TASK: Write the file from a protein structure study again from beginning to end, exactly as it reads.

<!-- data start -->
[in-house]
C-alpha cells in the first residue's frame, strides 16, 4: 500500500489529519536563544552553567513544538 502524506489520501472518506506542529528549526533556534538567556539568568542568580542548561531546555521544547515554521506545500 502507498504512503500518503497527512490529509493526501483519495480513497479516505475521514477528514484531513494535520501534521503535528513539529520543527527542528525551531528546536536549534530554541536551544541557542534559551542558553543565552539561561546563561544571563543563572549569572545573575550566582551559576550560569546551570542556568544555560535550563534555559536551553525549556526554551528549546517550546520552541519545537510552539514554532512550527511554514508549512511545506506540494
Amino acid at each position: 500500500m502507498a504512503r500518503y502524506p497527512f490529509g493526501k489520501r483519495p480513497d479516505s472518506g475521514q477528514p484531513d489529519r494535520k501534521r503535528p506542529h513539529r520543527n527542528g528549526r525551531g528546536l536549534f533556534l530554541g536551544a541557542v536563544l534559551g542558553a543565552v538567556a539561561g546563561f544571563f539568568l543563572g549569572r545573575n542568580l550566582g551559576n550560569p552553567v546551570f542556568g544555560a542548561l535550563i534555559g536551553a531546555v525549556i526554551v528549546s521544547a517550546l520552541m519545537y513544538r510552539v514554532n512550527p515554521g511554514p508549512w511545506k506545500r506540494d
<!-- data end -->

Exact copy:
[in-house]
C-alpha cells in the first residue's frame, strides 16, 4: 500500500489529519536563544552553567513544538 502524506489520501472518506506542529528549526533556534538567556539568568542568580542548561531546555521544547515554521506545500 502507498504512503500518503497527512490529509493526501483519495480513497479516505475521514477528514484531513494535520501534521503535528513539529520543527527542528525551531528546536536549534530554541536551544541557542534559551542558553543565552539561561546563561544571563543563572549569572545573575550566582551559576550560569546551570542556568544555560535550563534555559536551553525549556526554551528549546517550546520552541519545537510552539514554532512550527511554514508549512511545506506540494
Amino acid at each position: 500500500m502507498a504512503r500518503y502524506p497527512f490529509g493526501k489520501r483519495p480513497d479516505s472518506g475521514q477528514p484531513d489529519r494535520k501534521r503535528p506542529h513539529r520543527n527542528g528549526r525551531g528546536l536549534f533556534l530554541g536551544a541557542v536563544l534559551g542558553a543565552v538567556a539561561g546563561f544571563f539568568l543563572g549569572r545573575n542568580l550566582g551559576n550560569p552553567v546551570f542556568g544555560a542548561l535550563i534555559g536551553a531546555v525549556i526554551v528549546s521544547a517550546l520552541m519545537y513544538r510552539v514554532n512550527p515554521g511554514p508549512w511545506k506545500r506540494d